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Old 12-01-2016, 06:59 PM   #1
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Wiring two devices


I'm putting in service wiring for a new heat pump unit and a nearby hot tub enclosure. Two 50 amp circuits plus one 20 amp circuit for a couple outlets by hot tub for lights, stereo, etc.
The power is coming from an indoor 200 amp main panel. I am planning a large conduit inside the wall to an outside wall in porch. Large junction box (no joints planned, just a feed through), then fed to an exterior porch wall to a large junction box. from there, an underground pvc conduit to AC disconnect, and another PVC conduit to hot tub area.
The heat pump does not need a neutral, but the hot tub does(for the control circuit board).
So far, it looks like the first conduit will contain 4 #6, 2 #12 conductors.
For ground, can I use one conductor for all and splice to the three circuits? What size should that ground be?
Or should I run separate ground for each system?
(I was an electrician in the 70s, mostly commercial and industrial installations and service, so my residential and official code knowledge is a bit rusty. I can make it safe, but it's probably good if I can make it legal, too. It seems that the electrical systems for a sixty foot bridge crane are not that much like a hot tub!)
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Old 12-01-2016, 07:36 PM   #2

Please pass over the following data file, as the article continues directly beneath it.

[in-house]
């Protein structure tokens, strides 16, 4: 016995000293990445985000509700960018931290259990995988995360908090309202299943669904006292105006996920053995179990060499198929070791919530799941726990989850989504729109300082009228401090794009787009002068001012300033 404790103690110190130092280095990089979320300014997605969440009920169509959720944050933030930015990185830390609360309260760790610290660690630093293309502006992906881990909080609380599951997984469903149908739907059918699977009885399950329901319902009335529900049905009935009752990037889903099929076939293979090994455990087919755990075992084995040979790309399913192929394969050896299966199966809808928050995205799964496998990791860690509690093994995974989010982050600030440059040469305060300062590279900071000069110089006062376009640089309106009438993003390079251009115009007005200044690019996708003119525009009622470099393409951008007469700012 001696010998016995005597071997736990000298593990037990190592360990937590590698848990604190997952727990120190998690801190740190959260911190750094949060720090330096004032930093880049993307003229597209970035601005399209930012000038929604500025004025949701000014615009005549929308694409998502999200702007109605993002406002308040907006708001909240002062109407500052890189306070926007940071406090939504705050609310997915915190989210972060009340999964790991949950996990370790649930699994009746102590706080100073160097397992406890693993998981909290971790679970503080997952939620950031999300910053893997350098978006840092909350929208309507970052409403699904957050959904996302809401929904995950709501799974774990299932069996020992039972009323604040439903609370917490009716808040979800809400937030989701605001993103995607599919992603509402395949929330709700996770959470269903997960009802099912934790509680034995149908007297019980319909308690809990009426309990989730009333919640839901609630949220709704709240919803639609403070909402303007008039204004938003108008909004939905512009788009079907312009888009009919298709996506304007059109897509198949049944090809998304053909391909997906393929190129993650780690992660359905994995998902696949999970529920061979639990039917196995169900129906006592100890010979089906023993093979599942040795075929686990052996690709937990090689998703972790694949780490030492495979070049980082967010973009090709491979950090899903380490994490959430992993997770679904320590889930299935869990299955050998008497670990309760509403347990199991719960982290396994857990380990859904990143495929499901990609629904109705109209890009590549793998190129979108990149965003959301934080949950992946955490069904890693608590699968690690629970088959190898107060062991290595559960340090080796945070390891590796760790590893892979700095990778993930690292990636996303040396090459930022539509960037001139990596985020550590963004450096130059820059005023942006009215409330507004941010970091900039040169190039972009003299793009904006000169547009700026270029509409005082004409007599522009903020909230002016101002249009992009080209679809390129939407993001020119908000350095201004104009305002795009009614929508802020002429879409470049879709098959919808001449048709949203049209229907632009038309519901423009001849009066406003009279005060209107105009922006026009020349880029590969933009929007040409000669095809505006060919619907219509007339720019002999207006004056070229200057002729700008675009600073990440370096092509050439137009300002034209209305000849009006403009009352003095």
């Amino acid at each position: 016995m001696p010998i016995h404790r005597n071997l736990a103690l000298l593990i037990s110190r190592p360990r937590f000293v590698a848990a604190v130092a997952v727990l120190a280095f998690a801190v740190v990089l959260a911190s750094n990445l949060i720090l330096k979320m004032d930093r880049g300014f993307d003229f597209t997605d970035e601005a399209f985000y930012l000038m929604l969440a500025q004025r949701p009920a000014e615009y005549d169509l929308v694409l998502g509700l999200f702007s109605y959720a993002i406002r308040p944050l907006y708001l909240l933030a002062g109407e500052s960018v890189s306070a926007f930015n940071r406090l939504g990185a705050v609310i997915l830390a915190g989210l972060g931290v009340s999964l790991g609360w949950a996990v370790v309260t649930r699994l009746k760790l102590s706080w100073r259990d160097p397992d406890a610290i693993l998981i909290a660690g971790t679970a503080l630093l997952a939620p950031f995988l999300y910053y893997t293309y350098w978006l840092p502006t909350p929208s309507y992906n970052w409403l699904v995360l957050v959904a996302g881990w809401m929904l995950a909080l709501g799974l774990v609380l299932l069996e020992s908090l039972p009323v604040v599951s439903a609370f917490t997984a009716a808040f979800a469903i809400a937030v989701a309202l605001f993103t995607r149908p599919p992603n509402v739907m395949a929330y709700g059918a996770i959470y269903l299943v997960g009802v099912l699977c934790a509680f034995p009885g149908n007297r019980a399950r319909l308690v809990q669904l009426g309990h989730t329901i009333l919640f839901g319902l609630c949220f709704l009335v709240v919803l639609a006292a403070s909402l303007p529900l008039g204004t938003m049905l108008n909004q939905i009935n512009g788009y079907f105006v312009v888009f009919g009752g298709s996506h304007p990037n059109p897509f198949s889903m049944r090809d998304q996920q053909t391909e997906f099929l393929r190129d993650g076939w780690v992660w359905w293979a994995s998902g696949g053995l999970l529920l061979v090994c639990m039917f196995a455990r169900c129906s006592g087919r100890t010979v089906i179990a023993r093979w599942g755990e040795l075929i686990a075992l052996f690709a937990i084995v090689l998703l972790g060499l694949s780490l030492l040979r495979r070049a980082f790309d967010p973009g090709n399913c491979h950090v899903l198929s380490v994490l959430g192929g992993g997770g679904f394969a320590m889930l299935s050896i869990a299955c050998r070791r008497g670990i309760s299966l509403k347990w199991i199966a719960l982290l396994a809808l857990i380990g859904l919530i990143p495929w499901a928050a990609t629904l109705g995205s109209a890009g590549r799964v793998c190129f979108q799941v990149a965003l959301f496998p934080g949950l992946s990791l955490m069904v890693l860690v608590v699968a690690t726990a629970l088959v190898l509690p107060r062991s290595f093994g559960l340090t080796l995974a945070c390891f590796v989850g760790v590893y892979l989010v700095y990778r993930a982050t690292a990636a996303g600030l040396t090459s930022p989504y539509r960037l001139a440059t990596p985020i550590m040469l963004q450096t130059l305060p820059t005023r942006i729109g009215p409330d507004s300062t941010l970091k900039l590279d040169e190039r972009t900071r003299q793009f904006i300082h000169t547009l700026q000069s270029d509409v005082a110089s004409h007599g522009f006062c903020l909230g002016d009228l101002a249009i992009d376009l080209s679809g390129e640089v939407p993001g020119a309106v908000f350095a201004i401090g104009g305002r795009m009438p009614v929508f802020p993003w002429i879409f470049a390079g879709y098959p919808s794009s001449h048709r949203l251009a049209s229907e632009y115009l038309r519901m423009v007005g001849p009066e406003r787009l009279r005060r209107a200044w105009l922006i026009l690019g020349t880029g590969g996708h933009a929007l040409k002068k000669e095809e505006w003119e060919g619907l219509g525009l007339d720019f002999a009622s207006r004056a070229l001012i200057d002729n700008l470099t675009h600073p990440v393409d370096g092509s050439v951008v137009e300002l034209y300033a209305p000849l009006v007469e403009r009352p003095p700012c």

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Re: Wiring two devices


One ground is enough. It needs to be sized to the largest circuit. That means you need #6 for ground.
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Old 12-01-2016, 08:34 PM   #3
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Re: Wiring two devices


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Originally Posted by joed View Post
One ground is enough. It needs to be sized to the largest circuit. That means you need #6 for ground.
I thought that a 50 amp circuit only requires #10 ground, legally. Logically speaking, a ground only carries any current for mere microseconds before the breaker trips.
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Old 12-03-2016, 07:28 AM   #4
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Re: Wiring two devices


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Originally Posted by sharpstick View Post
I thought that a 50 amp circuit only requires #10 ground, legally. Logically speaking, a ground only carries any current for mere microseconds before the breaker trips.
Hot tubs sometimes require a grounding conductor equal in size to the power conductors. Read the installation manual. The electrical inspector will be going by the manufacturer's requirements.
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